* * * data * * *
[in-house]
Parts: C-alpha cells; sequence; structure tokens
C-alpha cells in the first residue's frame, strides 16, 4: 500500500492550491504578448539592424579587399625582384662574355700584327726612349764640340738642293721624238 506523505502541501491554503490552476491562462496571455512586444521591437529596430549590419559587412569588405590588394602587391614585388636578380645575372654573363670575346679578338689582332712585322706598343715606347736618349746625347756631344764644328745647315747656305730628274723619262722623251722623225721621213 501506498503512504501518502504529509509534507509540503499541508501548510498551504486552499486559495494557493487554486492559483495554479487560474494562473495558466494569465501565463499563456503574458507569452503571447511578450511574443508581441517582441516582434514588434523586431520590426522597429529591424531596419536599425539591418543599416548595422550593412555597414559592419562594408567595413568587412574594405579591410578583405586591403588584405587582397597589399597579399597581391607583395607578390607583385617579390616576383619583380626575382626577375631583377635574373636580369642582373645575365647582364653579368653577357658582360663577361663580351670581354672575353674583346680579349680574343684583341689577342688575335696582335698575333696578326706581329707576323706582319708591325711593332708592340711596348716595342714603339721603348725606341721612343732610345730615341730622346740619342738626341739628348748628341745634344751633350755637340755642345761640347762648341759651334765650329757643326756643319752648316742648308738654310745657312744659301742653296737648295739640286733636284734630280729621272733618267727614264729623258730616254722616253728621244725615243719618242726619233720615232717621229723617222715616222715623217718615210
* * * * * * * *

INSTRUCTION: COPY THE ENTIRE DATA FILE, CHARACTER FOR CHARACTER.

[in-house]
Parts: C-alpha cells; sequence; structure tokens
C-alpha cells in the first residue's frame, strides 16, 4: 500500500492550491504578448539592424579587399625582384662574355700584327726612349764640340738642293721624238 506523505502541501491554503490552476491562462496571455512586444521591437529596430549590419559587412569588405590588394602587391614585388636578380645575372654573363670575346679578338689582332712585322706598343715606347736618349746625347756631344764644328745647315747656305730628274723619262722623251722623225721621213 501506498503512504501518502504529509509534507509540503499541508501548510498551504486552499486559495494557493487554486492559483495554479487560474494562473495558466494569465501565463499563456503574458507569452503571447511578450511574443508581441517582441516582434514588434523586431520590426522597429529591424531596419536599425539591418543599416548595422550593412555597414559592419562594408567595413568587412574594405579591410578583405586591403588584405587582397597589399597579399597581391607583395607578390607583385617579390616576383619583380626575382626577375631583377635574373636580369642582373645575365647582364653579368653577357658582360663577361663580351670581354672575353674583346680579349680574343684583341689577342688575335696582335698575333696578326706581329707576323706582319708591325711593332708592340711596348716595342714603339721603348725606341721612343732610345730615341730622346740619342738626341739628348748628341745634344751633350755637340755642345761640347762648341759651334765650329757643326756643319752648316742648308738654310745657312744659301742653296737648295739640286733636284734630280729621272733618267727614264729623258730616254722616253728621244725615243719618242726619233720615232717621229723617222715616222715623217718615210